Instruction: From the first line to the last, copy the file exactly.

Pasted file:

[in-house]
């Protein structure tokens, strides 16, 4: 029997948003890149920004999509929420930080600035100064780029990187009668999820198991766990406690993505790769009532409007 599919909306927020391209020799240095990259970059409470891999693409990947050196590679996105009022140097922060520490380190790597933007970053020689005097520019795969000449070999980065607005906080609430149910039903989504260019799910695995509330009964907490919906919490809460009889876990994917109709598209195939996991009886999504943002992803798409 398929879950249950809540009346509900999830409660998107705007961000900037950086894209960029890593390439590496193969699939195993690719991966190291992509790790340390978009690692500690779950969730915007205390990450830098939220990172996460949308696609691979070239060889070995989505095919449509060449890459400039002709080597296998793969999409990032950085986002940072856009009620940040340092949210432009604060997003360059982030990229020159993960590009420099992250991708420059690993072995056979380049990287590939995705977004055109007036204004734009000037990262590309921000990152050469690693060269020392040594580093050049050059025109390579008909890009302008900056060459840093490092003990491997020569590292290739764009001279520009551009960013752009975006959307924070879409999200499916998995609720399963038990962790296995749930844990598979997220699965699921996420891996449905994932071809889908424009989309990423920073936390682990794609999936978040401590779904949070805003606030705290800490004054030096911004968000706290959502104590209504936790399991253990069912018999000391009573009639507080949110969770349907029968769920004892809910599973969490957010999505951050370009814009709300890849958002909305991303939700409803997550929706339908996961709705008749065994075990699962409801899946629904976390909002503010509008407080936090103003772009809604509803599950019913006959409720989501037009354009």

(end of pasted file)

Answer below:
[in-house]
């Protein structure tokens, strides 16, 4: 029997948003890149920004999509929420930080600035100064780029990187009668999820198991766990406690993505790769009532409007 599919909306927020391209020799240095990259970059409470891999693409990947050196590679996105009022140097922060520490380190790597933007970053020689005097520019795969000449070999980065607005906080609430149910039903989504260019799910695995509330009964907490919906919490809460009889876990994917109709598209195939996991009886999504943002992803798409 398929879950249950809540009346509900999830409660998107705007961000900037950086894209960029890593390439590496193969699939195993690719991966190291992509790790340390978009690692500690779950969730915007205390990450830098939220990172996460949308696609691979070239060889070995989505095919449509060449890459400039002709080597296998793969999409990032950085986002940072856009009620940040340092949210432009604060997003360059982030990229020159993960590009420099992250991708420059690993072995056979380049990287590939995705977004055109007036204004734009000037990262590309921000990152050469690693060269020392040594580093050049050059025109390579008909890009302008900056060459840093490092003990491997020569590292290739764009001279520009551009960013752009975006959307924070879409999200499916998995609720399963038990962790296995749930844990598979997220699965699921996420891996449905994932071809889908424009989309990423920073936390682990794609999936978040401590779904949070805003606030705290800490004054030096911004968000706290959502104590209504936790399991253990069912018999000391009573009639507080949110969770349907029968769920004892809910599973969490957010999505951050370009814009709300890849958002909305991303939700409803997550929706339908996961709705008749065994075990699962409801899946629904976390909002503010509008407080936090103003772009809604509803599950019913006959409720989501037009354009």